Something that I’ve had to come to learn is that I am a type of person who feels the pain of the world. When I speak with people, I feel it. It is a natural state for me to revolve through states of depressive feelings. For me, now when I feel that way, it’s no longer a source of judgment against myself. I no longer say, “I’m depressed.” I say, “I’m feeling depressed. I’m feeling low. I’m feeling funky.” I’ve made a connection to begin to question. Why am I feeling funky? What has been happening in my life that might have me feeling low or what’s stressful right now? I wonder what thought is at the core of that feeling? What am I telling myself about that circumstance, about what was happening that’s driving this feeling?
Being able to question, is that a thought that empowers me that serves my best self, that helps me handle the situation the way that I want to handle it? If not, I’m writing a new one and then backtracking. This is happening. This is how I want to be able to handle it. What thoughts do I need to think to be in the energetic state I need to be to handle it that way? Then detaching from the results. Even if I changed my mindset and I do show up a little bit differently, it doesn’t guarantee that what’s going to happen is how I envisioned it to happen. Engaging in the process and detaching myself from the results has been an incredible gift of peace of mind.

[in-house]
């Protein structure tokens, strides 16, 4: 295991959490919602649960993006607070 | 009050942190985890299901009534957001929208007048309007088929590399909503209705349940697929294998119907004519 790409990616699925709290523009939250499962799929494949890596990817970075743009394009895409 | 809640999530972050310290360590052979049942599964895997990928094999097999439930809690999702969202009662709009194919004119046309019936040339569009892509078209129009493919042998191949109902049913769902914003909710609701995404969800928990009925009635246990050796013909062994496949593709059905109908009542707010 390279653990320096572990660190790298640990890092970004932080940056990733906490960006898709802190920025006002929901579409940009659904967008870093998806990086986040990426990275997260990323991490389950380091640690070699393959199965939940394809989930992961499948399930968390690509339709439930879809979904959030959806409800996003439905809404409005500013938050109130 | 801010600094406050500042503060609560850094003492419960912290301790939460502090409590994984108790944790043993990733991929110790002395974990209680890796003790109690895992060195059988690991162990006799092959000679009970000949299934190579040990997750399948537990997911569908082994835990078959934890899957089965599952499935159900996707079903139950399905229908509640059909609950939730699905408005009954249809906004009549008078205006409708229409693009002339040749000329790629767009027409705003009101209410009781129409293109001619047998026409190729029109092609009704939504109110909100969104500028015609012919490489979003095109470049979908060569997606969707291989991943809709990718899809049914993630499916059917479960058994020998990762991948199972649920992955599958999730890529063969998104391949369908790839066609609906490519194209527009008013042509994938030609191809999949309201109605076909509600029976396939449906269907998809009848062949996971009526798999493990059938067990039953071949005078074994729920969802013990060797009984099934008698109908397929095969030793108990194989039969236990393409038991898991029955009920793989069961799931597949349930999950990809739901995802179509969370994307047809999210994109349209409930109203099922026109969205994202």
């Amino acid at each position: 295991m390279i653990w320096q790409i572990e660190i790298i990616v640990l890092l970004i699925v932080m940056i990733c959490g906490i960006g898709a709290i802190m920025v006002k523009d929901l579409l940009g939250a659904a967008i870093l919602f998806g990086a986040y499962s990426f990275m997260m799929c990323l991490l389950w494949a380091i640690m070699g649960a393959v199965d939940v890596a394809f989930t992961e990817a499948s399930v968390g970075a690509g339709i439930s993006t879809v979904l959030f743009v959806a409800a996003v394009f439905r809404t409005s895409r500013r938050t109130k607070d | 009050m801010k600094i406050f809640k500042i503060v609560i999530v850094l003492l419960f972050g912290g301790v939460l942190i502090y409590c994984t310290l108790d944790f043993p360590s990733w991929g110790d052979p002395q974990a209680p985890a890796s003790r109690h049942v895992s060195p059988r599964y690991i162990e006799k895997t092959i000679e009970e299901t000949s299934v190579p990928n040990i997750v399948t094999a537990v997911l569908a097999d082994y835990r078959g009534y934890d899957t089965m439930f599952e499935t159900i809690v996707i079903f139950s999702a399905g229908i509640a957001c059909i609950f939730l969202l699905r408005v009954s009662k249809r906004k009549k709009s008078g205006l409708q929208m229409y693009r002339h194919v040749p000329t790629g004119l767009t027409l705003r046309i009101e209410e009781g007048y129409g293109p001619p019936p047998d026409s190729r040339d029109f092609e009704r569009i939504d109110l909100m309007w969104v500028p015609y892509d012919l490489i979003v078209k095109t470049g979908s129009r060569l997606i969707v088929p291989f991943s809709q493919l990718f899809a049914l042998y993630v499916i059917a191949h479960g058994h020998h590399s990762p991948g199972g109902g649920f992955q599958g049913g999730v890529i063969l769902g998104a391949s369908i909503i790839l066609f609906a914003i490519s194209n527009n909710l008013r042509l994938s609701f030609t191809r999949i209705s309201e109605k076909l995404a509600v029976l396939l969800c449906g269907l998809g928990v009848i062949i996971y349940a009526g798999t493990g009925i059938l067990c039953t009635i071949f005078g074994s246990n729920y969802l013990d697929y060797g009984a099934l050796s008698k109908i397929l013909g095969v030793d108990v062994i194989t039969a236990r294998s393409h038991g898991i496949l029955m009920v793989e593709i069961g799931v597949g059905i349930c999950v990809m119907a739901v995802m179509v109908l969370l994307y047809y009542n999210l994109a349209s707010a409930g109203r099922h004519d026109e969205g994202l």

You mentioned that you’re aware that you feel pain around you and from others and the world. Have you tapped into Judith Orloff’s book The Empath’s Survival Guide?
I have not.